But I think it also goes a bit deeper. The biggest flap was over his condemnation of Rep. Paul Ryan's plan to end Medicare as we know it - followed quickly by his apology and embrace of the same. Long before Newt's particular brand of flip-flop though, the entire GOP was back-tracking, equivocating, and supporting it - depending on the day in question and the audience. You would assume that much of this waffling is a result of being able to read the polls about Ryan's plan (Americans hate it!) and the shellacking they got when they rolled it out at town hall meetings recently.
But what's a Republican to do? David Roberts names their strategy "post-truth politics."
For decades Republicans have single-mindedly pursued a few core goals: reducing taxes on the wealthy, dismantling the post-war social welfare state, and freeing corporations from regulatory restraints. Sometimes that has meant short-term compromises and half-measures, sometimes it's meant exploiting culture war resentments, sometimes it's meant a pose of moderation (compassionate conservatism). Very often -- almost always -- it's meant couching the agenda in other terms, since it is, if you poll it directly, wildly unpopular with the public. Americans want to tax the rich more, protect entitlement programs, and put tighter rules on corporations.
Republicans thus talk about "taxes" and "spending" and "regulation" in the abstract, since Americans oppose them in the abstract even as they support their specific manifestations. They talk about cutting the deficit even as they slash taxes on the rich and launch unfunded wars. They talk about free markets even as they subsidize fossil fuels. They talk about American exceptionalism even as they protect fossil-fuel incumbents and fight research and infrastructure investments.
In short, Republicans have mastered post-truth politics. They've realized that their rhetoric doesn't have to bear any connection to their policy agenda. They can go through different slogans, different rationales, different fights, depending on the political landscape of the moment. They need not feel bound by previous slogans, rationales, or fights. They've realized that policy is policy and politics is politics and they can push for the former while waging the latter battle on its own terms. The two have become entirely unmoored.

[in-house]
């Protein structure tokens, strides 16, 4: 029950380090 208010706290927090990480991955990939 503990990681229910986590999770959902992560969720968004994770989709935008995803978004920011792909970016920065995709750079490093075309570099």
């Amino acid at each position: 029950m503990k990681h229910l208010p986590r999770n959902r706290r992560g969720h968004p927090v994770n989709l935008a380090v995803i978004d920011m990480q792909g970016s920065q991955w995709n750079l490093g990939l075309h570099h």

The problem is - post-truth politics can work pretty well at winning elections. But it sucks when it comes time to govern. That's what Ryan's plan is attempting to do. And its exactly why its failing so miserably (not to mention causing HUMONGOUS headaches for presidential candidates).
Steve Benen explains why this same problem has ended the work of the Senate's bipartisan "Gang of Six" as well as any other "gang" the Senate has attempted over the last couple of years. And he ends with this:
The “structural issue,” then, is Senate Republicans putting elections above governing. Bipartisan talks have to fail, or the GOP’s strategy falls apart. The goal isn’t to strike deals, it’s to kill deals and blame Dems for a lack of bipartisanship. Create favorable electoral conditions so the GOP can win is the only thing that matters. Period. Full stop.
As the Senate Republican leader has admitted, “Our single biggest political goal is to give our nominee for president the maximum opportunity to be successful.” Is it any wonder, then, that bipartisan negotiations keep falling apart?
The truth is that the Republicans have nothing - at least nothing the American public is willing to buy. So you can count on the fact that for the next year and a half, we'll be treated to attempts to obfuscate and divide. Its their only hope.
The contrast with Obama couldn't be clearer. Here's one of the best summaries I've read in a long time. (h/t to Blackwaterdog).
At the White House correspondents dinner, while Obama was whipping the crowd into laughter at Trump’s expense, there was a steely edge to the president’s voice.
Watch it again. Obama is chuckling, but his stare could cut glass.
It is easy to forget sometimes, with high unemployment and the constant criticism from Republicans, that Obama is a master political pugilist.
He’s the same man who outdueled and outlasted Hillary Clinton and the establishment Democratic Party. He is battle-tested, hardened and, most damaging to his opponents, presidential.
The race for the presidency, despite all its quirks and entertainment, is a game for adults. That’s what Obama wants to remind voters every day.